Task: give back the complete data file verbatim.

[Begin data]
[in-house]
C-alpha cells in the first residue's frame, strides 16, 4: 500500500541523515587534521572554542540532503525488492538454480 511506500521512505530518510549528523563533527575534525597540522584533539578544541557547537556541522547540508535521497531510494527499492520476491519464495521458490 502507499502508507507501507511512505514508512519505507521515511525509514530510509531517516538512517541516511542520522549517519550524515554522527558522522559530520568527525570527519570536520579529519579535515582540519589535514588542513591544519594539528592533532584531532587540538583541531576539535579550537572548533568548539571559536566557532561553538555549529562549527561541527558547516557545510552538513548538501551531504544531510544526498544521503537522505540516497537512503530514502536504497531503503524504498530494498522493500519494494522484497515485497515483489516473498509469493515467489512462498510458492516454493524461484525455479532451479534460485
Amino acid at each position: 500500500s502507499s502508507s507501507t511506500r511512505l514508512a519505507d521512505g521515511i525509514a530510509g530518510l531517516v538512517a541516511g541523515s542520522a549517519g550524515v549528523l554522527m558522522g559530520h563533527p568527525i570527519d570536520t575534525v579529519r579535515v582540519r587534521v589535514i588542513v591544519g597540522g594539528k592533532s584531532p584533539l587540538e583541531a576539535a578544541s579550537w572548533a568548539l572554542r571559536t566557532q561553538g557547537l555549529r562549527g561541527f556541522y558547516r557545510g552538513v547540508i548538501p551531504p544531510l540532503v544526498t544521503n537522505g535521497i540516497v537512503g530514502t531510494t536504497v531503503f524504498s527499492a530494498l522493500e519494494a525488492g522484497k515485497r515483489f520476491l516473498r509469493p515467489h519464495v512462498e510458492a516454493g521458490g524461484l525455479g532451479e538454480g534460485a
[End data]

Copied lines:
[in-house]
C-alpha cells in the first residue's frame, strides 16, 4: 500500500541523515587534521572554542540532503525488492538454480 511506500521512505530518510549528523563533527575534525597540522584533539578544541557547537556541522547540508535521497531510494527499492520476491519464495521458490 502507499502508507507501507511512505514508512519505507521515511525509514530510509531517516538512517541516511542520522549517519550524515554522527558522522559530520568527525570527519570536520579529519579535515582540519589535514588542513591544519594539528592533532584531532587540538583541531576539535579550537572548533568548539571559536566557532561553538555549529562549527561541527558547516557545510552538513548538501551531504544531510544526498544521503537522505540516497537512503530514502536504497531503503524504498530494498522493500519494494522484497515485497515483489516473498509469493515467489512462498510458492516454493524461484525455479532451479534460485
Amino acid at each position: 500500500s502507499s502508507s507501507t511506500r511512505l514508512a519505507d521512505g521515511i525509514a530510509g530518510l531517516v538512517a541516511g541523515s542520522a549517519g550524515v549528523l554522527m558522522g559530520h563533527p568527525i570527519d570536520t575534525v579529519r579535515v582540519r587534521v589535514i588542513v591544519g597540522g594539528k592533532s584531532p584533539l587540538e583541531a576539535a578544541s579550537w572548533a568548539l572554542r571559536t566557532q561553538g557547537l555549529r562549527g561541527f556541522y558547516r557545510g552538513v547540508i548538501p551531504p544531510l540532503v544526498t544521503n537522505g535521497i540516497v537512503g530514502t531510494t536504497v531503503f524504498s527499492a530494498l522493500e519494494a525488492g522484497k515485497r515483489f520476491l516473498r509469493p515467489h519464495v512462498e510458492a516454493g521458490g524461484l525455479g532451479e538454480g534460485a